As for his own law practice, he’s primarily a civil litigator. But it’s hard shaking his reputation as the state’s leading expert on lawyer ethics issues. DuBois is in demand as an expert witness in legal malpractice and professional misconduct cases. Attorneys gauging the strength of their cases call and ask him what he thinks. Dubois, anything but a hired gun, gives them an honest answer, whether they like the answer or not. “They either hire me or tell me we never had this phone call,” said Dubois.

He has also delivered more than 75 presentations about legal ethics, mostly in Connecticut, but sometimes at bar association events in Massachusetts, New York or, as far west as he’ll go, Chicago. “Look if I got information and it can keep you out of trouble, I’m glad to give it to you,” said Dubois, whose ethics expertise also appears in a weekly column in the Law Tribune.

Plenty of lawyers seem to take him up on that offer and just call Dubois out of the blue for a bit of advice. “Occasionally, someone says I was at the seminar and by the way I got this problem maybe you can help me with,” said Dubois. “My partners tell me I should try to monetize this but eh, I make enough money.”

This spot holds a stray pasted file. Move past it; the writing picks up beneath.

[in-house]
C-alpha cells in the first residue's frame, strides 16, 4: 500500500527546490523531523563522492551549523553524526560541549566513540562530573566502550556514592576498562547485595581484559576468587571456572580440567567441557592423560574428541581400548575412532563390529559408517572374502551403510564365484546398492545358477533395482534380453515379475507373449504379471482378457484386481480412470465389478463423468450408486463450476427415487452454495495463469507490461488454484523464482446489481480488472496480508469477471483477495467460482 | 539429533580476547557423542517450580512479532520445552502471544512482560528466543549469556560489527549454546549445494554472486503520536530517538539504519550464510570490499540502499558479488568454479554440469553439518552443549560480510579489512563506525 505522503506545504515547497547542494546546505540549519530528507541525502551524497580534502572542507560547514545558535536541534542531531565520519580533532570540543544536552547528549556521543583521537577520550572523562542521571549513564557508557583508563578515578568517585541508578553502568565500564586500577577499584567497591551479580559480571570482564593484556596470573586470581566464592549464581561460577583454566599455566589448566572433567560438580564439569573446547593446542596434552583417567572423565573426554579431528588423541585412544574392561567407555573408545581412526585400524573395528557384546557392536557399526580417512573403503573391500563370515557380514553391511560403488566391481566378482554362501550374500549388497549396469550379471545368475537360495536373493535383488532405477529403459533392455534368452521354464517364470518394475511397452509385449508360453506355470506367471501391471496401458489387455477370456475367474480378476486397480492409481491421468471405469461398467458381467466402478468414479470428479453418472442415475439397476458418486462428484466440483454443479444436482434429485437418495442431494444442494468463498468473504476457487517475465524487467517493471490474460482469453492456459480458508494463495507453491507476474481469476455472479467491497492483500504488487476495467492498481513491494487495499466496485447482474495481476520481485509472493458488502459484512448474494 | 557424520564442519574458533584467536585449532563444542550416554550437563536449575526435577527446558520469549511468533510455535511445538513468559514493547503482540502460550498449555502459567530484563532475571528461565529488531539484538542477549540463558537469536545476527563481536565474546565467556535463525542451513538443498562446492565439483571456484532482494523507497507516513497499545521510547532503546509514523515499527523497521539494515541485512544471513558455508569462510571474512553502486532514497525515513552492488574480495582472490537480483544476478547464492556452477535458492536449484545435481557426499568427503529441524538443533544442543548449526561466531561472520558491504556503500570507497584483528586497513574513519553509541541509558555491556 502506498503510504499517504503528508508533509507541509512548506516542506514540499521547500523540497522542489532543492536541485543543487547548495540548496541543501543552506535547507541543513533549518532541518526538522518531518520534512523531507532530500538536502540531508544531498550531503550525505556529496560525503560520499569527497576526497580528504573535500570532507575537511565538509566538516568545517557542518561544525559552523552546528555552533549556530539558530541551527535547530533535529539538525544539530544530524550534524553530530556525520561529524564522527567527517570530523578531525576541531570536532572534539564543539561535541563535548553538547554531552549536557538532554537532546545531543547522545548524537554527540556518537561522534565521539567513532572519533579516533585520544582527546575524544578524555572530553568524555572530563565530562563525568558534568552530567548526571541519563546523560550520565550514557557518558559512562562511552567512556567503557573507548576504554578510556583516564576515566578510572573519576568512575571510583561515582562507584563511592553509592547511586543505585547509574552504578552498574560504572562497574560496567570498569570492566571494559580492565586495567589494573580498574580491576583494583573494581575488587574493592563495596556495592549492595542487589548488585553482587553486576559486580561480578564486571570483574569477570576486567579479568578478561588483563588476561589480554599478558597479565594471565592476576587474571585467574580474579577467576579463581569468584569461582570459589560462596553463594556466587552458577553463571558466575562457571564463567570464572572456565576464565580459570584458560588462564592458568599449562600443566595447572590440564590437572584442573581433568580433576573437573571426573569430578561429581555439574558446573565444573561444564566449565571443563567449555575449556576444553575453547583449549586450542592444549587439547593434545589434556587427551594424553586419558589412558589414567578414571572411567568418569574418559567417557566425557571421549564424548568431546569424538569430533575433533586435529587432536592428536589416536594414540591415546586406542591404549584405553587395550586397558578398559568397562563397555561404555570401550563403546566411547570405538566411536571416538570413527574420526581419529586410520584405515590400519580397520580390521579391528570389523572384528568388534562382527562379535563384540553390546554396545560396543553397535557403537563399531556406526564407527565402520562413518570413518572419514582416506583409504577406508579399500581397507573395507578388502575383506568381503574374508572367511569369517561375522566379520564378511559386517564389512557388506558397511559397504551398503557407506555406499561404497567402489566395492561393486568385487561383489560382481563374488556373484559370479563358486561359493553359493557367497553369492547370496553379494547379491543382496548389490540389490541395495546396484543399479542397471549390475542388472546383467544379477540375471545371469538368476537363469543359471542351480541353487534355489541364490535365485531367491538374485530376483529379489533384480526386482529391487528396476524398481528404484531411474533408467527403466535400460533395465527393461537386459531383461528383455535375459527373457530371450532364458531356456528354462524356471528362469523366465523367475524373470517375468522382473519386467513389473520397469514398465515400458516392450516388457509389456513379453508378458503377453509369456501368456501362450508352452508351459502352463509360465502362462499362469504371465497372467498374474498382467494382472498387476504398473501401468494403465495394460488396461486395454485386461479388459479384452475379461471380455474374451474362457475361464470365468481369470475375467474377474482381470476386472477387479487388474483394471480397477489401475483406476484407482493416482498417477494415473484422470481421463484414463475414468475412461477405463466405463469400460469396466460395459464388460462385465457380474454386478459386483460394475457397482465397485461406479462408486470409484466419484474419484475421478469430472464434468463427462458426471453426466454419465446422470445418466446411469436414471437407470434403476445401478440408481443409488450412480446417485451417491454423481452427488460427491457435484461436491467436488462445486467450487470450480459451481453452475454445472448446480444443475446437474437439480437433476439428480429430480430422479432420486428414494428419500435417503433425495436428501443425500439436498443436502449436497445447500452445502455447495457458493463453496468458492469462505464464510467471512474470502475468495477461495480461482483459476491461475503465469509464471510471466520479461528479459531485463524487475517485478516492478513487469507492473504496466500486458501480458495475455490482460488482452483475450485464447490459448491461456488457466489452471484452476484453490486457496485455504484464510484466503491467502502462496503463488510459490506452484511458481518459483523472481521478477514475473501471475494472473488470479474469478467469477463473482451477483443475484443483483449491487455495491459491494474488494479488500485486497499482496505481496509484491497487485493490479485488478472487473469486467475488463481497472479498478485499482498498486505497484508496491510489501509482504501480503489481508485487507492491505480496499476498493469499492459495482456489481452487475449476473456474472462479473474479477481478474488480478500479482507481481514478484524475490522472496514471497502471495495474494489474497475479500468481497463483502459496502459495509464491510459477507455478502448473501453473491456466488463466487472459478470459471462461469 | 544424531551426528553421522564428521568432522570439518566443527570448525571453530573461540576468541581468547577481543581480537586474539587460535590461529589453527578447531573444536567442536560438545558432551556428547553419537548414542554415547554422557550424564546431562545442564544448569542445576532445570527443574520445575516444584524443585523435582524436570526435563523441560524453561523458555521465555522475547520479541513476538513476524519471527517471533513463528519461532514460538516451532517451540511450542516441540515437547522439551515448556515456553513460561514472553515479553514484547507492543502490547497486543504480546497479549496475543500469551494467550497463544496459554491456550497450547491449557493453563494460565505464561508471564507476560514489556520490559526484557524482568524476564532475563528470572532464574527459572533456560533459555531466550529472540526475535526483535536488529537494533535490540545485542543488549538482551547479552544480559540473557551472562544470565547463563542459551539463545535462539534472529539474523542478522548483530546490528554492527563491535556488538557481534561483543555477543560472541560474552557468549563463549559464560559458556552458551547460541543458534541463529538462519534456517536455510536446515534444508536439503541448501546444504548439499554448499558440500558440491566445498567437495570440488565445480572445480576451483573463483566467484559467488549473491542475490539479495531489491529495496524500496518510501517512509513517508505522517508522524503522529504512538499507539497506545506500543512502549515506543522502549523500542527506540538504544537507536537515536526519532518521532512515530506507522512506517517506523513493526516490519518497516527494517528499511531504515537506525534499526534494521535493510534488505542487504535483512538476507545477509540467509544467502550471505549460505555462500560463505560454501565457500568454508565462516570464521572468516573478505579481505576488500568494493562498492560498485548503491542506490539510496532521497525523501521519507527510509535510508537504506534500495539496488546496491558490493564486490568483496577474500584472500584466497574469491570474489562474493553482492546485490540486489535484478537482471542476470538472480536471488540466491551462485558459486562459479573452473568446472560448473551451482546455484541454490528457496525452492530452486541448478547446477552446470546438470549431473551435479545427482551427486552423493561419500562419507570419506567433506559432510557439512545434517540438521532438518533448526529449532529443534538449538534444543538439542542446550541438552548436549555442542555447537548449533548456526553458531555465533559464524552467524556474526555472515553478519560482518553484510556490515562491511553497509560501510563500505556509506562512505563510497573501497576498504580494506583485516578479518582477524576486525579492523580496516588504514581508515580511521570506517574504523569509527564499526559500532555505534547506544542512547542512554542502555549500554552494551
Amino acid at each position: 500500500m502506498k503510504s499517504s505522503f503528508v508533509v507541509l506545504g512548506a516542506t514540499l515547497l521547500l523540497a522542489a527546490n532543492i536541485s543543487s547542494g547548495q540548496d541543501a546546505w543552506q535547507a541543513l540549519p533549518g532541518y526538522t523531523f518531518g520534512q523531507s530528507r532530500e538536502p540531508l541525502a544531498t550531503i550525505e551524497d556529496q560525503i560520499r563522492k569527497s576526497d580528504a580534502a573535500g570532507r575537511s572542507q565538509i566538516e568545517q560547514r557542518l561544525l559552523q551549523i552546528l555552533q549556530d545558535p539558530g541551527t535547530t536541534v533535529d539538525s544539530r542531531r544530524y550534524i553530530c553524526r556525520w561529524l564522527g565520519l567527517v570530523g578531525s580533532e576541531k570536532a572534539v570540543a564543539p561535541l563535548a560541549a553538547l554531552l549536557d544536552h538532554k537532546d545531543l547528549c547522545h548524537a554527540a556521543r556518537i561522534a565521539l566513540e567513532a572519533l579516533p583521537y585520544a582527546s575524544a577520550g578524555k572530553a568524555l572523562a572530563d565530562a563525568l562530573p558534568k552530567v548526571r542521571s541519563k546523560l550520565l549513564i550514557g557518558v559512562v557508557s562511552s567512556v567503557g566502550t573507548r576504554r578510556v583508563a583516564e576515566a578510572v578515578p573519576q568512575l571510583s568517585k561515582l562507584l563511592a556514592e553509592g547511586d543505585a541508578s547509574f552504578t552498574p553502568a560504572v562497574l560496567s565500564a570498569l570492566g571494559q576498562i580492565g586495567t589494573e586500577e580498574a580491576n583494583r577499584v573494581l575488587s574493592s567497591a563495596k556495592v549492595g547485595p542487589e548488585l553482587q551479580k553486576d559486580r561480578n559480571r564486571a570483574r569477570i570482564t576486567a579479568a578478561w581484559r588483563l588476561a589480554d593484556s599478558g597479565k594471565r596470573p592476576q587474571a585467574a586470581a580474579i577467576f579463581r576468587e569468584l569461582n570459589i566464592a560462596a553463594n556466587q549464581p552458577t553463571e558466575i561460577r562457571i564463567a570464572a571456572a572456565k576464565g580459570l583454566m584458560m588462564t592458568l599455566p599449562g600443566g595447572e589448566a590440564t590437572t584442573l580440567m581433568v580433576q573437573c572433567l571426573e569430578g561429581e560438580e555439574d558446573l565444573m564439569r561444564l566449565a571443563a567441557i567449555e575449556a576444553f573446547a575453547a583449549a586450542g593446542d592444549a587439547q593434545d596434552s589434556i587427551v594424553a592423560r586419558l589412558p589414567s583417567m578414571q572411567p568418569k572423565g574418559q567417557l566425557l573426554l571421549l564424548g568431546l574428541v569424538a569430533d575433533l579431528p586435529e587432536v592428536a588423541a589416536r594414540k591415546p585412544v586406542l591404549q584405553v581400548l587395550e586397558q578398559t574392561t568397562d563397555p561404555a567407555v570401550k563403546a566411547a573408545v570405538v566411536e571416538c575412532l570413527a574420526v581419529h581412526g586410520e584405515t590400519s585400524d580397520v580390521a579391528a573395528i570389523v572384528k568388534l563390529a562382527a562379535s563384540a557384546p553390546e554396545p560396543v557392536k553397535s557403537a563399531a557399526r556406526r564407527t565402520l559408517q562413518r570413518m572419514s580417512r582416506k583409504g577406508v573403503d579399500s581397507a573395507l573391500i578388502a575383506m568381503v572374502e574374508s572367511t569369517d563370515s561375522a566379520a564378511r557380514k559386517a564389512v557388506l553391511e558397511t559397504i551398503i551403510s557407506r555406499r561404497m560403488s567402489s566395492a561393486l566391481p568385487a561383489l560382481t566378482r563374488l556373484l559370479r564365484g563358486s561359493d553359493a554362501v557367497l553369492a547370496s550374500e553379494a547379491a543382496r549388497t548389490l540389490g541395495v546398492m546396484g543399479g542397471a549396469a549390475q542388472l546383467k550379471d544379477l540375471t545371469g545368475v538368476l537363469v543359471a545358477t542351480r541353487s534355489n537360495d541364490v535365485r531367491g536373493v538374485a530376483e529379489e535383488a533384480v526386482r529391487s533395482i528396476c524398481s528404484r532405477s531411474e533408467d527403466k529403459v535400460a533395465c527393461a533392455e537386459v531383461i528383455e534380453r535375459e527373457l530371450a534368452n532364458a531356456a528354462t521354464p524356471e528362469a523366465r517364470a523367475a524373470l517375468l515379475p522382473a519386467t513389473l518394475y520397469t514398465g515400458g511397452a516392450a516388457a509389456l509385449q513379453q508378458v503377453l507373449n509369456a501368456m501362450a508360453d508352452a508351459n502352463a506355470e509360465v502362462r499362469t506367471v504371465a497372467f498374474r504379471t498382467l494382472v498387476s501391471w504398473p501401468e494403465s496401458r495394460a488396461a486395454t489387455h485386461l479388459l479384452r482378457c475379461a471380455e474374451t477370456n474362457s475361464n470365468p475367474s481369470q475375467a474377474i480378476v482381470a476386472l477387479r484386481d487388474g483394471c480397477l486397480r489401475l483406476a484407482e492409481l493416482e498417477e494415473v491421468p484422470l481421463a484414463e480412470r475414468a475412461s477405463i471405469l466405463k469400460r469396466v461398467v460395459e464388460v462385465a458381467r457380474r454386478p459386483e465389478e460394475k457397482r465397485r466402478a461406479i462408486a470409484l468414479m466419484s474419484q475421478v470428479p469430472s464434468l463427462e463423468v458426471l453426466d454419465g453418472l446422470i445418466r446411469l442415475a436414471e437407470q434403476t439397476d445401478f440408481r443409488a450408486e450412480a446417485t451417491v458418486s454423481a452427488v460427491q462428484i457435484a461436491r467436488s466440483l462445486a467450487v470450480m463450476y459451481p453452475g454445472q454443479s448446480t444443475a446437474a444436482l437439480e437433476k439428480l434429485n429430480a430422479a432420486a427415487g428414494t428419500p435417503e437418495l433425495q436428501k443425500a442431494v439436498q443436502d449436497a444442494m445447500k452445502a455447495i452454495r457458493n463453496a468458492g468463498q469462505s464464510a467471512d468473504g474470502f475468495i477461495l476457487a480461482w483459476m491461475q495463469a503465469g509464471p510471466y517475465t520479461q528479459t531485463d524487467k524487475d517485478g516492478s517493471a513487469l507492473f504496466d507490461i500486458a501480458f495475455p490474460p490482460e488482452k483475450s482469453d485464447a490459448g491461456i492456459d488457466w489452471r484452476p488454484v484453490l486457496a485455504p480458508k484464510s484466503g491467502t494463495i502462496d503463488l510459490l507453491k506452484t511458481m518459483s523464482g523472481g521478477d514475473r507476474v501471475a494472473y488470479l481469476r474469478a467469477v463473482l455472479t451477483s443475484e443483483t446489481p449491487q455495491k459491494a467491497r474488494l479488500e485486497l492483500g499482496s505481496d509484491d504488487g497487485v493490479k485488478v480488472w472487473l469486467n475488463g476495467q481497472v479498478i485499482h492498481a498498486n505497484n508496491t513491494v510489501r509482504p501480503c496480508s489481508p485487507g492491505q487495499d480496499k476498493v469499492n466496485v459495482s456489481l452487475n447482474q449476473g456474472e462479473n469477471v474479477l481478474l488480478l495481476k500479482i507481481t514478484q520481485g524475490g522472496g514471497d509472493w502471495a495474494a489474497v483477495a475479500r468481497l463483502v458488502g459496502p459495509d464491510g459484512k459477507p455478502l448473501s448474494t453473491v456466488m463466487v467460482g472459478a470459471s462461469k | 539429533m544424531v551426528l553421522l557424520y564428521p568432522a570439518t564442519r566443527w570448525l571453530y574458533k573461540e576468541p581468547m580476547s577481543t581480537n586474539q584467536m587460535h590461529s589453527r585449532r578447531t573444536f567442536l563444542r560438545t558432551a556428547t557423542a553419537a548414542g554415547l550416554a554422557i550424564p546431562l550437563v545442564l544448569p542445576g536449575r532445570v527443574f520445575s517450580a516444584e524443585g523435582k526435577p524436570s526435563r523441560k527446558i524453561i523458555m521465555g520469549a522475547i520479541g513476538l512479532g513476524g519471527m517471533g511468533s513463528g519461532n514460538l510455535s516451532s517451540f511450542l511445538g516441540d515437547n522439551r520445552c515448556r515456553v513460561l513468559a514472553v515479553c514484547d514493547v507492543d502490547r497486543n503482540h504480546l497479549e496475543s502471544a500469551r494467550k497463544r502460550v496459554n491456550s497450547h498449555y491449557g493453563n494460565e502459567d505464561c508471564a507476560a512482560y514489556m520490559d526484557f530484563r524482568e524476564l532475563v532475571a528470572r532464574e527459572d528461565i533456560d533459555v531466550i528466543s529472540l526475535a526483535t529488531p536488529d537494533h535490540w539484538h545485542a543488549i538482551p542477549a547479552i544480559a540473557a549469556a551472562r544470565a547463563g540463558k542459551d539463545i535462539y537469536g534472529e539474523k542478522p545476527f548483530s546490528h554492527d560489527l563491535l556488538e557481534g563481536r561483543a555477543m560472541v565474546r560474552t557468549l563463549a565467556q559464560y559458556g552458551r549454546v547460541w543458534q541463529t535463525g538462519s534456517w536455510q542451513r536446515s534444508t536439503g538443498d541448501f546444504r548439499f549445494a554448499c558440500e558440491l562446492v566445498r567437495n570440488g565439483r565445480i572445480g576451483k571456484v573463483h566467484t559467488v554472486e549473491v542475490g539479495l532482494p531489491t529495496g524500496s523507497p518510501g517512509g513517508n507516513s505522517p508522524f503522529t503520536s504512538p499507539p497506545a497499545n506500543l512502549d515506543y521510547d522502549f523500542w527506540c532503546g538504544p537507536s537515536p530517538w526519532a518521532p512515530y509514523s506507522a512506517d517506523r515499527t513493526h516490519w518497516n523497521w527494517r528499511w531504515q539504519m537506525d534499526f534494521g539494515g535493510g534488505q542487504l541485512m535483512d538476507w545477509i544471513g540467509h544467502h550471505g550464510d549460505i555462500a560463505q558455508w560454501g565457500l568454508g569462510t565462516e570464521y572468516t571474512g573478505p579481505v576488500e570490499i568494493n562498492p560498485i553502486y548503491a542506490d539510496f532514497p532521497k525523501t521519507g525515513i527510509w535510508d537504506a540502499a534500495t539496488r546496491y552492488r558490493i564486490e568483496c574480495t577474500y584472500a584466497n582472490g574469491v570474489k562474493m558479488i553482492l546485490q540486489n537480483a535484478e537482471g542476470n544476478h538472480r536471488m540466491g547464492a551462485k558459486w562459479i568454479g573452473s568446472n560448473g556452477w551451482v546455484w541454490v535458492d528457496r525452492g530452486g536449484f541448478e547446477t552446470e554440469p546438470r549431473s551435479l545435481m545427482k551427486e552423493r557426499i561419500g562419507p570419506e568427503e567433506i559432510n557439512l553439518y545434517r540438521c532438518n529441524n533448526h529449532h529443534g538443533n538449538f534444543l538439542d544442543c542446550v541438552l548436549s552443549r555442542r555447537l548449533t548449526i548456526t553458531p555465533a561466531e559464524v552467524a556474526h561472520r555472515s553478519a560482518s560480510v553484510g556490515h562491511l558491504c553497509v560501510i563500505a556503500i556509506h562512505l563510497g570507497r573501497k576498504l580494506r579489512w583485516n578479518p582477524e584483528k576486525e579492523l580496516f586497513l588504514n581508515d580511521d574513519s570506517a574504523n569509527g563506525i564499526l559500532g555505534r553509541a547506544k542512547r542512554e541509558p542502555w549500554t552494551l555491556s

King said Dubois’ time as chief disciplinary counsel was much the same way. “His leadership was such that everybody helped everybody,” said King. “You never thought he was too good to help you do anything. We hope to preserve that.”

As if Dubois isn’t busy enough, he remains heavily involved in the Connecticut Bar Association and was just recently named vice-president. This puts him in the line of succession for the organization’s leadership. Next year he’ll be president-elect and then president the following year.

Careerwise, “I have a nice mix,” said Dubois, who noted that his wife agrees, as she told him he’s “easily bored.”

As for the Office of the Chief Disciplinary Counsel, King says that Dubois is remembered fondly by his former colleagues. “We miss him,” said King. “He had a great sense of humor. You really need a good sense of humor in this job. We wound up with a great office.”